Viviana is a General Partner at Felicis, bringing over 20 years of experience designing and building brand categories for successful cloud/SaaS and enterprise social companies. Her expertise includes scaling go-to-market SaaS teams, messaging and positioning, category creation, freemium product strategy, and sales enablement. An experienced angel investor, Viviana previously served as an operating partner and advisor at Emergence Capital. She held leadership positions in marketing at Yammer, Salesforce, Platfora, and Zenefits. After Yammer’s $1.2B acquisition by Microsoft, she became its head of marketing for enterprise social, which included Office 365, Skype, and Lync. She has a BS in Operations Management & Information Systems from Santa Clara University and enjoys spending time with her family and traveling internationally.
Buyers are busy, and they will pay attention to the company that looks, acts, and feels different.
What was your childhood like and how did it impact who you are today?
My parents emigrated from outside Guadalajara, Mexico, over 50 years ago. There was no opportunity for them or formal education, and they wanted a better life for my siblings and me. My mother got her GED and became a teacher’s aide, and my father started a landscaping business. He couldn’t read or write English, so I would help with the bills and the accounting. As kids, my brother and I had a favorite activity—taking things apart and studying what made them work. Sometimes I would just admire the design, and sometimes we would fix it. This desire to deconstruct and figure out how something works and how it can be designed better is something I’ve done throughout my career.
What’s a misconception most founders have about creating a GTM function?
Most founders think their product sells itself. When I interviewed at Yammer, the CEO told me he wasn’t sure why he needed marketing. Yammer had a flywheel and was gaining a lot of users. But they didn’t have much monetization, so that’s what I worked on—building a robust marketing engine that drives revenue. Another misconception typically comes up regarding category building; many founders aren’t sure why they need to do it. So I tell them what could happen if they don’t do it versus if they do it right. That gets founders excited because it frames their business at a whole other level. It can be an enjoyable exercise!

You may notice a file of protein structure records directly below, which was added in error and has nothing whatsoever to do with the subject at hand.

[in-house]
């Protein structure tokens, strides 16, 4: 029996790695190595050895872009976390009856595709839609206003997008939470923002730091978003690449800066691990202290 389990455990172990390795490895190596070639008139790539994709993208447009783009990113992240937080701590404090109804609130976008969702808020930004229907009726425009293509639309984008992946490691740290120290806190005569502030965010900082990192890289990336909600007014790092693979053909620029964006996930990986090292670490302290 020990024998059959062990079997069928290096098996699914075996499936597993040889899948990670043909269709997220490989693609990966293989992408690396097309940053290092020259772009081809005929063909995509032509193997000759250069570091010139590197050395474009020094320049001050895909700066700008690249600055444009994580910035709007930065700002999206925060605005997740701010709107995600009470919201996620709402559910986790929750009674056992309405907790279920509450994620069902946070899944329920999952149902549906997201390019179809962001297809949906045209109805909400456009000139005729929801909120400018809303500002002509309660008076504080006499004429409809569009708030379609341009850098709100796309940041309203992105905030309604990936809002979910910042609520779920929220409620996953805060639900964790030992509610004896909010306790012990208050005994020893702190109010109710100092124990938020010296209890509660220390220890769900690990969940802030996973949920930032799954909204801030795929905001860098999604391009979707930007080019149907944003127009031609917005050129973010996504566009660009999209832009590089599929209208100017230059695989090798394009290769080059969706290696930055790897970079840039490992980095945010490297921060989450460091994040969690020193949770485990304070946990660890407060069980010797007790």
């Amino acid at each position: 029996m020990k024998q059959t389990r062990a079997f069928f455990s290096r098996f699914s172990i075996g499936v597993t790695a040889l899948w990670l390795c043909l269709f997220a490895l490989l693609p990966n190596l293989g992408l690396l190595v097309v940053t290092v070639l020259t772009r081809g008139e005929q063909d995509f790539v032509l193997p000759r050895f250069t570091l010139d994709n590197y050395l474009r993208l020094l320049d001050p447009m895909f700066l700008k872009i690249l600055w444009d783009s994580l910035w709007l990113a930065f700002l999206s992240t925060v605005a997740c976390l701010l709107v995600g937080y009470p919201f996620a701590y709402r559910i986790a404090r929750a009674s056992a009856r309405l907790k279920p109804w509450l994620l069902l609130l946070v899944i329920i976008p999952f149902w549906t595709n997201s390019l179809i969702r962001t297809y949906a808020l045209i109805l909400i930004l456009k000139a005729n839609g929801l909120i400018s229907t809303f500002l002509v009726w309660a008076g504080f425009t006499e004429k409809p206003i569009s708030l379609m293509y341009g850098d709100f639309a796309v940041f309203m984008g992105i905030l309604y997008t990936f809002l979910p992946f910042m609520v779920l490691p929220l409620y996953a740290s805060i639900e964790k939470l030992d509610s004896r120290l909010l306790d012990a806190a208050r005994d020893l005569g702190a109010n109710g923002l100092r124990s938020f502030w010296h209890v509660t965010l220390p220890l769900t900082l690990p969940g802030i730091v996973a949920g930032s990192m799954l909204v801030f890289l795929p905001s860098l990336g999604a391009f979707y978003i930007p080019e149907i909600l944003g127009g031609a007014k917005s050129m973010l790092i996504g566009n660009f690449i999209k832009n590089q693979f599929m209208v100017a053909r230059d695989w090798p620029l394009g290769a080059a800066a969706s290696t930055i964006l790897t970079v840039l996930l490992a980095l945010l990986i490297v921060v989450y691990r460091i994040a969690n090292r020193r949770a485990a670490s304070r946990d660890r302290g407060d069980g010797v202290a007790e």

How do you work with founders?
I aim to be very available as the “first call” in pivotal moments, and love going deep on critical areas. My talks with one founder I backed are free-form and wide-ranging. His company is still reasonably early, and it’s a competitive market. We’ll mind meld on how to beat and unseat the competition, brainstorm on strategies, or talk about the timing for a new campaign. My general advice is to always know your company’s Achilles heel. Find a way to turn it into your strength, and at the same time, learn your competitor’s biggest weakness and find a way to use that to de-position them.
When founders with a product-led growth GTM motion come to you, what’s the first thing you discuss with them?
I ask them to unpack their funnel with me. What’s the first thing people do when they come to the product? Are people sharing it, are there growth loops? At first, I just want to understand what they’re building, why they’re building it, and what value they are delivering. Then, I get excited envisioning the path to scale. For many PLG, open source, or developer companies, it can take a while to get to $1M ARR. Once you do, you want to get to $50M ARR within four years. If you want to be a top decile company, that’s the pattern to follow.
What would you be doing if you weren’t an investor?
I’d be an architect or fashion designer. I read a lot on both industries and find them fascinating. They’re both about building, deconstructing, and navigating trends, which are all aspects I love about my work now. I firmly believe that human creativity can be endlessly applied.